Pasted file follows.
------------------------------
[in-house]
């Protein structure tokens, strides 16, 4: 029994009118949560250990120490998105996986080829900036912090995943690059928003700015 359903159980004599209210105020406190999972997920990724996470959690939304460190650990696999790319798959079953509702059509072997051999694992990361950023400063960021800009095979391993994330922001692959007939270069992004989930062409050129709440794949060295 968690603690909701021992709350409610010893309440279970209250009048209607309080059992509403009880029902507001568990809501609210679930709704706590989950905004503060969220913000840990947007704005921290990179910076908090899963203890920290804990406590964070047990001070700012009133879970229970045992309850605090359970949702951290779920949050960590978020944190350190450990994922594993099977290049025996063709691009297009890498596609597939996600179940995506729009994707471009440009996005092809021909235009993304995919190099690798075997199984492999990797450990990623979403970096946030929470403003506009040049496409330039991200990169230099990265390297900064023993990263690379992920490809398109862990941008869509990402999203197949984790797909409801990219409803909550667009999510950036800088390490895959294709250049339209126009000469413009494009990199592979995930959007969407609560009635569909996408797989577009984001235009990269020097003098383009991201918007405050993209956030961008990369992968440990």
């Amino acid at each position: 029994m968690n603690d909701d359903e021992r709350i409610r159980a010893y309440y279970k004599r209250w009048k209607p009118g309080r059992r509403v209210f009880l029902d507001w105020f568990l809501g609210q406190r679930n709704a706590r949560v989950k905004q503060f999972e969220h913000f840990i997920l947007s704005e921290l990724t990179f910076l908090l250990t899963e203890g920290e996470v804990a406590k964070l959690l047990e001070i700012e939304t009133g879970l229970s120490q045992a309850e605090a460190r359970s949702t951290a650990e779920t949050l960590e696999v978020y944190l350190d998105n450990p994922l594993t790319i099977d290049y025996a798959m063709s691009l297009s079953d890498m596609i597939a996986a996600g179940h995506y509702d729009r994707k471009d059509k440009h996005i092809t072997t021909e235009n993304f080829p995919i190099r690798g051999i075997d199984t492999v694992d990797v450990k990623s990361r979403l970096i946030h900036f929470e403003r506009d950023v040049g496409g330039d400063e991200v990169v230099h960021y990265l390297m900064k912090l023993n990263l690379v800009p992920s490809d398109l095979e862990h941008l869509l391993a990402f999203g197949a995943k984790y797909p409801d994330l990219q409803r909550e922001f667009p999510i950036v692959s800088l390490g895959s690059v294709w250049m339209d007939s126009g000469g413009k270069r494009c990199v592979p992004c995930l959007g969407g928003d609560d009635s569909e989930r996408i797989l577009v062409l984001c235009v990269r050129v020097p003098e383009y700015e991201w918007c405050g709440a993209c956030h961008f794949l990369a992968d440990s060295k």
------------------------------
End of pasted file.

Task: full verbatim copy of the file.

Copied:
[in-house]
């Protein structure tokens, strides 16, 4: 029994009118949560250990120490998105996986080829900036912090995943690059928003700015 359903159980004599209210105020406190999972997920990724996470959690939304460190650990696999790319798959079953509702059509072997051999694992990361950023400063960021800009095979391993994330922001692959007939270069992004989930062409050129709440794949060295 968690603690909701021992709350409610010893309440279970209250009048209607309080059992509403009880029902507001568990809501609210679930709704706590989950905004503060969220913000840990947007704005921290990179910076908090899963203890920290804990406590964070047990001070700012009133879970229970045992309850605090359970949702951290779920949050960590978020944190350190450990994922594993099977290049025996063709691009297009890498596609597939996600179940995506729009994707471009440009996005092809021909235009993304995919190099690798075997199984492999990797450990990623979403970096946030929470403003506009040049496409330039991200990169230099990265390297900064023993990263690379992920490809398109862990941008869509990402999203197949984790797909409801990219409803909550667009999510950036800088390490895959294709250049339209126009000469413009494009990199592979995930959007969407609560009635569909996408797989577009984001235009990269020097003098383009991201918007405050993209956030961008990369992968440990």
């Amino acid at each position: 029994m968690n603690d909701d359903e021992r709350i409610r159980a010893y309440y279970k004599r209250w009048k209607p009118g309080r059992r509403v209210f009880l029902d507001w105020f568990l809501g609210q406190r679930n709704a706590r949560v989950k905004q503060f999972e969220h913000f840990i997920l947007s704005e921290l990724t990179f910076l908090l250990t899963e203890g920290e996470v804990a406590k964070l959690l047990e001070i700012e939304t009133g879970l229970s120490q045992a309850e605090a460190r359970s949702t951290a650990e779920t949050l960590e696999v978020y944190l350190d998105n450990p994922l594993t790319i099977d290049y025996a798959m063709s691009l297009s079953d890498m596609i597939a996986a996600g179940h995506y509702d729009r994707k471009d059509k440009h996005i092809t072997t021909e235009n993304f080829p995919i190099r690798g051999i075997d199984t492999v694992d990797v450990k990623s990361r979403l970096i946030h900036f929470e403003r506009d950023v040049g496409g330039d400063e991200v990169v230099h960021y990265l390297m900064k912090l023993n990263l690379v800009p992920s490809d398109l095979e862990h941008l869509l391993a990402f999203g197949a995943k984790y797909p409801d994330l990219q409803r909550e922001f667009p999510i950036v692959s800088l390490g895959s690059v294709w250049m339209d007939s126009g000469g413009k270069r494009c990199v592979p992004c995930l959007g969407g928003d609560d009635s569909e989930r996408i797989l577009v062409l984001c235009v990269r050129v020097p003098e383009y700015e991201w918007c405050g709440a993209c956030h961008f794949l990369a992968d440990s060295k």